Undoubtedly, the price tool goes better with market economic development. And even more importantly, imposing a congestion charge treats everybody fairly without differentiating whether they are locals or not. For instance, this might prompt people who generally drive to take subways to save money, or people who normally take subways may choose to drive because it is important to take a child to an exam. The efficiency is reflected in the relatively different gains.

With today's advanced electronic technology it's not at all difficult for the authorities to use an Electronic Toll Collection (ETC) system to collect charges addressed to different areas or specific periods of the day. Local vehicles or cars which have to frequently travel back and forth to Guangzhou can be mounted with a fixed electronic terminal. People with a temporary need to enter the city can pay to have a temporary terminal.

A public exception

What is particularly worth mentioning in the Chinese context as another cause of traffic jams are the abundance of cars of public officials. Public outrage is growing at the number of these cars that even all the previously mentioned measures need to be re-evaluated. Because of a lack of information nobody knows whether these official cars are included in the purchasing limits policy -- though the public may not believe whatever the authorities announce anyway.

As for driving restrictions, the official vehicles, of course, operate outside such limits. The Guangzhou municipality has already said that it is considering issuing regular passes and temporary passes to address public and business needs. As for the market-oriented congestion charge, why should ordinary people pay this charge if official vehicles can be driven around at no cost?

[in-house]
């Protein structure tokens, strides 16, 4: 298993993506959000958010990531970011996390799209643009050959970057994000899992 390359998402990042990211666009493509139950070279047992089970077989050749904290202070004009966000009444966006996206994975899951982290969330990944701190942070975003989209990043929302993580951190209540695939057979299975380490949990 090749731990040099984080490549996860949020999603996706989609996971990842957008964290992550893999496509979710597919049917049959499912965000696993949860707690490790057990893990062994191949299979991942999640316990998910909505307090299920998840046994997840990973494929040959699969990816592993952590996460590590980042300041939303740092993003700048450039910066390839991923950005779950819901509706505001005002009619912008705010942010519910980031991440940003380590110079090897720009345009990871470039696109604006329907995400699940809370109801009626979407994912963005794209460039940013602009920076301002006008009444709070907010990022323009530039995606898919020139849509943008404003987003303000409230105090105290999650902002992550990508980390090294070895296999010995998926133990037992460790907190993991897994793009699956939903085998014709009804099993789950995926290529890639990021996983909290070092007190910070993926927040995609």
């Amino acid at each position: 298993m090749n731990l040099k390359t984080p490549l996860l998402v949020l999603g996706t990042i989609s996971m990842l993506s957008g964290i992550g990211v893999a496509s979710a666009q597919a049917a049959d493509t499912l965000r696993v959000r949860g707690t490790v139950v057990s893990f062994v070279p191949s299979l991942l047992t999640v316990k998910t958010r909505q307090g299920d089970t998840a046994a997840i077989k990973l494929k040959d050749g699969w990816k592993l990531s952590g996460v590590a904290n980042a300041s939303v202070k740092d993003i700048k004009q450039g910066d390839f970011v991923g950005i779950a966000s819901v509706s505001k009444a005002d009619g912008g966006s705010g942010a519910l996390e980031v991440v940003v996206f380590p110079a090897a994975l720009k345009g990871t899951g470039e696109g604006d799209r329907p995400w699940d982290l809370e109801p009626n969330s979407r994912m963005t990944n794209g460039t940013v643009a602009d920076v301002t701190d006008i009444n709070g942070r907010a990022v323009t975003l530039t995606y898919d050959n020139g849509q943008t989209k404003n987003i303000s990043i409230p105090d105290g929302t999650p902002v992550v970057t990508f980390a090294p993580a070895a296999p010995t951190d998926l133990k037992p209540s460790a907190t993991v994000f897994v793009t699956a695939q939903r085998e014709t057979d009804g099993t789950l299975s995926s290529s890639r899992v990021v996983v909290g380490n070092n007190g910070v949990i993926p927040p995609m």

If the authorities find a way of dealing with the issue of the public vehicles, the problem of traffic jams will already be half solved.

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Iran To Offer Master's And PhD In Morality Enforcement

For those aiming to serve the Islamic Republic of Iran as experts to train the public morality agents, there are now courses to obtain the "proper" training.

Properly dressed in the holy city of Qom.

Iran will create new "master's and doctorate" programs to train state morality agents checking on people's public conduct and attire, according to several Persian-language news sources.

Mehran Samadi, a senior official of the Headquarters to Enjoin Virtues and Proscribe Vices (Amr-e be ma'ruf va nahy az monkar) said "anyone who wants to enjoin virtues must have the knowledge," the London-based broadcaster Iran International reported, citing reports from Iran.

The morality patrols, in force since the 1979 revolution, tend to focus mostly on young people and women, particularly the public appearance for the latter. Loose headscarves will send women straight to a police station, often in humiliating conditions. Five years ago, the regime announced a new force of some 7,000 additional agents checking on women's hijabs and other standards of dress and behavior.

A woman in Tehran walks past a mural of an Iranian flag

The traffic police chief recently said women were not allowed to ride motorbikes

Rouzbeh Fouladi/ZUMA

New academic discipline

Last week, for example, Tehran police revealed that they had "disciplined" agents who had been filmed forcefully shoving a girl into a van. Such incidents may increase under the new, conservative president, Ibrahim Raisi.

Speaking about the new academic discipline, Samadi said morals go "much further than headscarves and modesty," and those earning graduate degrees would teach agents "what the priorities are."

Iran's Islamic regime, under the guidance of Shia jurists, continuously fine tunes notions of "proper" conduct — and calibrates its own, interventionist authority. More recently the traffic police chief said women were not allowed to ride motorbikes, and "would be stopped," Prague-based Radio Farda reported.

Days before, a cleric in the holy city of Qom in central Iran insisted that people must be vaccinated by a medic of the same sex "as often as possible," and if not, there should be no pictures of mixed-sex vaccinations.